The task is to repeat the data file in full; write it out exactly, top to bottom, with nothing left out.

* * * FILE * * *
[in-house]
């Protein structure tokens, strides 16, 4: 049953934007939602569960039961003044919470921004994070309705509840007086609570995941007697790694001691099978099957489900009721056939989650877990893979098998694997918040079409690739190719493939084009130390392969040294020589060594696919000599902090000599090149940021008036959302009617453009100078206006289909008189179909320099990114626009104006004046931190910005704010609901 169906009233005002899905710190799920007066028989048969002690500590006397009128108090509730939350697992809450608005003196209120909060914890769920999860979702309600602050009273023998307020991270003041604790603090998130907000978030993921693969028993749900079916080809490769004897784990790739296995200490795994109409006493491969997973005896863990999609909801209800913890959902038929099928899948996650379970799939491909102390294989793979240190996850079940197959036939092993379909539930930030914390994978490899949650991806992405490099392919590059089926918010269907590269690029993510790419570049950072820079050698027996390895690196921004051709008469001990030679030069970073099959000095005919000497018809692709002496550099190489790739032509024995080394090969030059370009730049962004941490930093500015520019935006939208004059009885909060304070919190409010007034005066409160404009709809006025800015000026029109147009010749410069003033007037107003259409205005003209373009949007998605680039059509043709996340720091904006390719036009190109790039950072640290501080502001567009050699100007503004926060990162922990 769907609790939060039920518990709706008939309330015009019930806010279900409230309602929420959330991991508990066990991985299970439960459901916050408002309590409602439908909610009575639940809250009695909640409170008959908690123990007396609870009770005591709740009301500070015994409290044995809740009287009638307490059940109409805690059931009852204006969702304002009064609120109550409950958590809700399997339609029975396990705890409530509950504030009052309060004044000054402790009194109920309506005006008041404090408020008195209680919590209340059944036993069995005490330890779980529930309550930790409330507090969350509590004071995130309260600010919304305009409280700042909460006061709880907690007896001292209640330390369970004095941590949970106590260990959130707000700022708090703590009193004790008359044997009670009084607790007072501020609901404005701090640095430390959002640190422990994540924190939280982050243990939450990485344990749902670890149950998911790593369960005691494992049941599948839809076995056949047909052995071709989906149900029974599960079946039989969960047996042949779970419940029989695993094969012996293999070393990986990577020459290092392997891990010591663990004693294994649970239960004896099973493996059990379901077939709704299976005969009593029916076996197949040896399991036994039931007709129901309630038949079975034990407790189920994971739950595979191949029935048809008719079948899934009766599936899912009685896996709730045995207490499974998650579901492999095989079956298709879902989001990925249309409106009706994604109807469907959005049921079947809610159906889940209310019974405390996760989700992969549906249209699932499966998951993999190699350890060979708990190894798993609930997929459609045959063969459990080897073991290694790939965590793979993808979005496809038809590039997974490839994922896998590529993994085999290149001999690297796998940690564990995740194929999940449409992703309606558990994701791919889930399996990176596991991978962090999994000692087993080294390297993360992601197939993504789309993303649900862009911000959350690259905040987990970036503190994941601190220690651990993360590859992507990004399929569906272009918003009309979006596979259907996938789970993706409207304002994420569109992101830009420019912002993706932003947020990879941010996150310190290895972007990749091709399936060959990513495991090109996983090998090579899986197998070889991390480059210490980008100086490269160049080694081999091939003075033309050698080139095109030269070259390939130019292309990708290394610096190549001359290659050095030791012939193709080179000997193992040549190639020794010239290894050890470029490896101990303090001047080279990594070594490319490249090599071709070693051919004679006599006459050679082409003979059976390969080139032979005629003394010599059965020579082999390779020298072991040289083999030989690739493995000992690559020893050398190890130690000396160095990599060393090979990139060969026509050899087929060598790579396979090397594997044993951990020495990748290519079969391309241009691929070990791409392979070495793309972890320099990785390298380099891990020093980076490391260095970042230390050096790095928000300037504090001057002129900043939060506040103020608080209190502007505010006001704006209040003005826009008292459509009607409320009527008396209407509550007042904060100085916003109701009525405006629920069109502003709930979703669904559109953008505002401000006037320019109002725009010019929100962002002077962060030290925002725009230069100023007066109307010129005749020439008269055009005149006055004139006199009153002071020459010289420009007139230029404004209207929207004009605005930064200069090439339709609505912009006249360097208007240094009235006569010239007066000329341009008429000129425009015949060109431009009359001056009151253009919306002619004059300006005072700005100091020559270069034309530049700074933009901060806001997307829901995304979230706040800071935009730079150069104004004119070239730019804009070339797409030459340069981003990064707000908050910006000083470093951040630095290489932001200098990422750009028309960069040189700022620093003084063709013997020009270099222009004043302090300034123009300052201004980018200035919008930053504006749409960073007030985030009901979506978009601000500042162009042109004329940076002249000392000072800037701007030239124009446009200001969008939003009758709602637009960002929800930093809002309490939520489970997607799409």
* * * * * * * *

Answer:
[in-house]
């Protein structure tokens, strides 16, 4: 049953934007939602569960039961003044919470921004994070309705509840007086609570995941007697790694001691099978099957489900009721056939989650877990893979098998694997918040079409690739190719493939084009130390392969040294020589060594696919000599902090000599090149940021008036959302009617453009100078206006289909008189179909320099990114626009104006004046931190910005704010609901 169906009233005002899905710190799920007066028989048969002690500590006397009128108090509730939350697992809450608005003196209120909060914890769920999860979702309600602050009273023998307020991270003041604790603090998130907000978030993921693969028993749900079916080809490769004897784990790739296995200490795994109409006493491969997973005896863990999609909801209800913890959902038929099928899948996650379970799939491909102390294989793979240190996850079940197959036939092993379909539930930030914390994978490899949650991806992405490099392919590059089926918010269907590269690029993510790419570049950072820079050698027996390895690196921004051709008469001990030679030069970073099959000095005919000497018809692709002496550099190489790739032509024995080394090969030059370009730049962004941490930093500015520019935006939208004059009885909060304070919190409010007034005066409160404009709809006025800015000026029109147009010749410069003033007037107003259409205005003209373009949007998605680039059509043709996340720091904006390719036009190109790039950072640290501080502001567009050699100007503004926060990162922990 769907609790939060039920518990709706008939309330015009019930806010279900409230309602929420959330991991508990066990991985299970439960459901916050408002309590409602439908909610009575639940809250009695909640409170008959908690123990007396609870009770005591709740009301500070015994409290044995809740009287009638307490059940109409805690059931009852204006969702304002009064609120109550409950958590809700399997339609029975396990705890409530509950504030009052309060004044000054402790009194109920309506005006008041404090408020008195209680919590209340059944036993069995005490330890779980529930309550930790409330507090969350509590004071995130309260600010919304305009409280700042909460006061709880907690007896001292209640330390369970004095941590949970106590260990959130707000700022708090703590009193004790008359044997009670009084607790007072501020609901404005701090640095430390959002640190422990994540924190939280982050243990939450990485344990749902670890149950998911790593369960005691494992049941599948839809076995056949047909052995071709989906149900029974599960079946039989969960047996042949779970419940029989695993094969012996293999070393990986990577020459290092392997891990010591663990004693294994649970239960004896099973493996059990379901077939709704299976005969009593029916076996197949040896399991036994039931007709129901309630038949079975034990407790189920994971739950595979191949029935048809008719079948899934009766599936899912009685896996709730045995207490499974998650579901492999095989079956298709879902989001990925249309409106009706994604109807469907959005049921079947809610159906889940209310019974405390996760989700992969549906249209699932499966998951993999190699350890060979708990190894798993609930997929459609045959063969459990080897073991290694790939965590793979993808979005496809038809590039997974490839994922896998590529993994085999290149001999690297796998940690564990995740194929999940449409992703309606558990994701791919889930399996990176596991991978962090999994000692087993080294390297993360992601197939993504789309993303649900862009911000959350690259905040987990970036503190994941601190220690651990993360590859992507990004399929569906272009918003009309979006596979259907996938789970993706409207304002994420569109992101830009420019912002993706932003947020990879941010996150310190290895972007990749091709399936060959990513495991090109996983090998090579899986197998070889991390480059210490980008100086490269160049080694081999091939003075033309050698080139095109030269070259390939130019292309990708290394610096190549001359290659050095030791012939193709080179000997193992040549190639020794010239290894050890470029490896101990303090001047080279990594070594490319490249090599071709070693051919004679006599006459050679082409003979059976390969080139032979005629003394010599059965020579082999390779020298072991040289083999030989690739493995000992690559020893050398190890130690000396160095990599060393090979990139060969026509050899087929060598790579396979090397594997044993951990020495990748290519079969391309241009691929070990791409392979070495793309972890320099990785390298380099891990020093980076490391260095970042230390050096790095928000300037504090001057002129900043939060506040103020608080209190502007505010006001704006209040003005826009008292459509009607409320009527008396209407509550007042904060100085916003109701009525405006629920069109502003709930979703669904559109953008505002401000006037320019109002725009010019929100962002002077962060030290925002725009230069100023007066109307010129005749020439008269055009005149006055004139006199009153002071020459010289420009007139230029404004209207929207004009605005930064200069090439339709609505912009006249360097208007240094009235006569010239007066000329341009008429000129425009015949060109431009009359001056009151253009919306002619004059300006005072700005100091020559270069034309530049700074933009901060806001997307829901995304979230706040800071935009730079150069104004004119070239730019804009070339797409030459340069981003990064707000908050910006000083470093951040630095290489932001200098990422750009028309960069040189700022620093003084063709013997020009270099222009004043302090300034123009300052201004980018200035919008930053504006749409960073007030985030009901979506978009601000500042162009042109004329940076002249000392000072800037701007030239124009446009200001969008939003009758709602637009960002929800930093809002309490939520489970997607799409």